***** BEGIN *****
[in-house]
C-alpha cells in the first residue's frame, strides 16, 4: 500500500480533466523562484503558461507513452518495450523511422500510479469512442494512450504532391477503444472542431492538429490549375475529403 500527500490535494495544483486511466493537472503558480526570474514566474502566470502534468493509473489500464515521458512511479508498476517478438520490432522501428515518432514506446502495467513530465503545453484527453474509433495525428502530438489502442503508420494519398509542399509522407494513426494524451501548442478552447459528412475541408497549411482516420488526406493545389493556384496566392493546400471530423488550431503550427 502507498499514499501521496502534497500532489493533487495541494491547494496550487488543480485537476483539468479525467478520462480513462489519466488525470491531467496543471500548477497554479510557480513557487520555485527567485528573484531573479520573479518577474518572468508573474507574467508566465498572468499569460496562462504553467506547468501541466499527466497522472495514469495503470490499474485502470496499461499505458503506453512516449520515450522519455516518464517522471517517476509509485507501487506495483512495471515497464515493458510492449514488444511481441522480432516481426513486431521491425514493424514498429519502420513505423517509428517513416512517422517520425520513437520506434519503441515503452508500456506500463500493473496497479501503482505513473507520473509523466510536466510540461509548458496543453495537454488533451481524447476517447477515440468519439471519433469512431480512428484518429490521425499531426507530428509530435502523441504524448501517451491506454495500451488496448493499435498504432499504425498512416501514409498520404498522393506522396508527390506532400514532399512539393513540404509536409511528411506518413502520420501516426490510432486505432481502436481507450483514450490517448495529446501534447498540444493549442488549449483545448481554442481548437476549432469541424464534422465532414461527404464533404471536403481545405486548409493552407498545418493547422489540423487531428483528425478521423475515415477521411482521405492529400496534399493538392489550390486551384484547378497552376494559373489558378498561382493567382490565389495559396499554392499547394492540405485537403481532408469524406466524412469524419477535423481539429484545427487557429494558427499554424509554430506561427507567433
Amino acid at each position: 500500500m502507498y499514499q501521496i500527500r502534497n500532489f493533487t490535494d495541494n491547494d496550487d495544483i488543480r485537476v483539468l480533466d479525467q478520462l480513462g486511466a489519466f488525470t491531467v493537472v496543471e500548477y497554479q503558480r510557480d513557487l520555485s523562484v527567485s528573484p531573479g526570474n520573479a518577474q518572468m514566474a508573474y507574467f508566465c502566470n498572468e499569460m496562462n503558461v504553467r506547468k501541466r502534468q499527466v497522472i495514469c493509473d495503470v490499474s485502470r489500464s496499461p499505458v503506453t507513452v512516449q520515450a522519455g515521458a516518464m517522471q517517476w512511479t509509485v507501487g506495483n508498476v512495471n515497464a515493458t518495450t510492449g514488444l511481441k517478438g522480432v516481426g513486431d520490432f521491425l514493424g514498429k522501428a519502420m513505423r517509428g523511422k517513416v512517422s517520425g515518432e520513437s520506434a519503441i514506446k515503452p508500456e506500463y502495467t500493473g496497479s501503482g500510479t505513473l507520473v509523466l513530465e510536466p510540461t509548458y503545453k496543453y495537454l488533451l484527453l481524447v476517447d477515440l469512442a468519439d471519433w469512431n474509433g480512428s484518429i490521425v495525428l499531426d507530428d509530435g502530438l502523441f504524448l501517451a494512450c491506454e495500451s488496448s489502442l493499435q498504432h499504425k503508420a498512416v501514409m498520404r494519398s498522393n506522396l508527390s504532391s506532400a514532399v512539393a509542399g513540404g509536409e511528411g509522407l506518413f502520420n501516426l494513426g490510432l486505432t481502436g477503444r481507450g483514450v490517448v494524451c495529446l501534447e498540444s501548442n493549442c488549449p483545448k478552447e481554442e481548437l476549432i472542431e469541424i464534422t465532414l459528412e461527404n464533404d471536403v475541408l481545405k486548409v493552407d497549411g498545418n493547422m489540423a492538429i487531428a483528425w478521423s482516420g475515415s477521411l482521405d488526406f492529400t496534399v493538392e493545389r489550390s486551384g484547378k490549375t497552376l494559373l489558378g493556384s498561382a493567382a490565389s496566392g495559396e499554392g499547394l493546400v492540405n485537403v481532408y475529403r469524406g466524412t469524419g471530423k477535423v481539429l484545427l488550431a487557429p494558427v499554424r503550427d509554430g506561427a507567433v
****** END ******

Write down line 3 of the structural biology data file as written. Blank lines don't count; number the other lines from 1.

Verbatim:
Amino acid at each position: 500500500m502507498y499514499q501521496i500527500r502534497n500532489f493533487t490535494d495541494n491547494d496550487d495544483i488543480r485537476v483539468l480533466d479525467q478520462l480513462g486511466a489519466f488525470t491531467v493537472v496543471e500548477y497554479q503558480r510557480d513557487l520555485s523562484v527567485s528573484p531573479g526570474n520573479a518577474q518572468m514566474a508573474y507574467f508566465c502566470n498572468e499569460m496562462n503558461v504553467r506547468k501541466r502534468q499527466v497522472i495514469c493509473d495503470v490499474s485502470r489500464s496499461p499505458v503506453t507513452v512516449q520515450a522519455g515521458a516518464m517522471q517517476w512511479t509509485v507501487g506495483n508498476v512495471n515497464a515493458t518495450t510492449g514488444l511481441k517478438g522480432v516481426g513486431d520490432f521491425l514493424g514498429k522501428a519502420m513505423r517509428g523511422k517513416v512517422s517520425g515518432e520513437s520506434a519503441i514506446k515503452p508500456e506500463y502495467t500493473g496497479s501503482g500510479t505513473l507520473v509523466l513530465e510536466p510540461t509548458y503545453k496543453y495537454l488533451l484527453l481524447v476517447d477515440l469512442a468519439d471519433w469512431n474509433g480512428s484518429i490521425v495525428l499531426d507530428d509530435g502530438l502523441f504524448l501517451a494512450c491506454e495500451s488496448s489502442l493499435q498504432h499504425k503508420a498512416v501514409m498520404r494519398s498522393n506522396l508527390s504532391s506532400a514532399v512539393a509542399g513540404g509536409e511528411g509522407l506518413f502520420n501516426l494513426g490510432l486505432t481502436g477503444r481507450g483514450v490517448v494524451c495529446l501534447e498540444s501548442n493549442c488549449p483545448k478552447e481554442e481548437l476549432i472542431e469541424i464534422t465532414l459528412e461527404n464533404d471536403v475541408l481545405k486548409v493552407d497549411g498545418n493547422m489540423a492538429i487531428a483528425w478521423s482516420g475515415s477521411l482521405d488526406f492529400t496534399v493538392e493545389r489550390s486551384g484547378k490549375t497552376l494559373l489558378g493556384s498561382a493567382a490565389s496566392g495559396e499554392g499547394l493546400v492540405n485537403v481532408y475529403r469524406g466524412t469524419g471530423k477535423v481539429l484545427l488550431a487557429p494558427v499554424r503550427d509554430g506561427a507567433v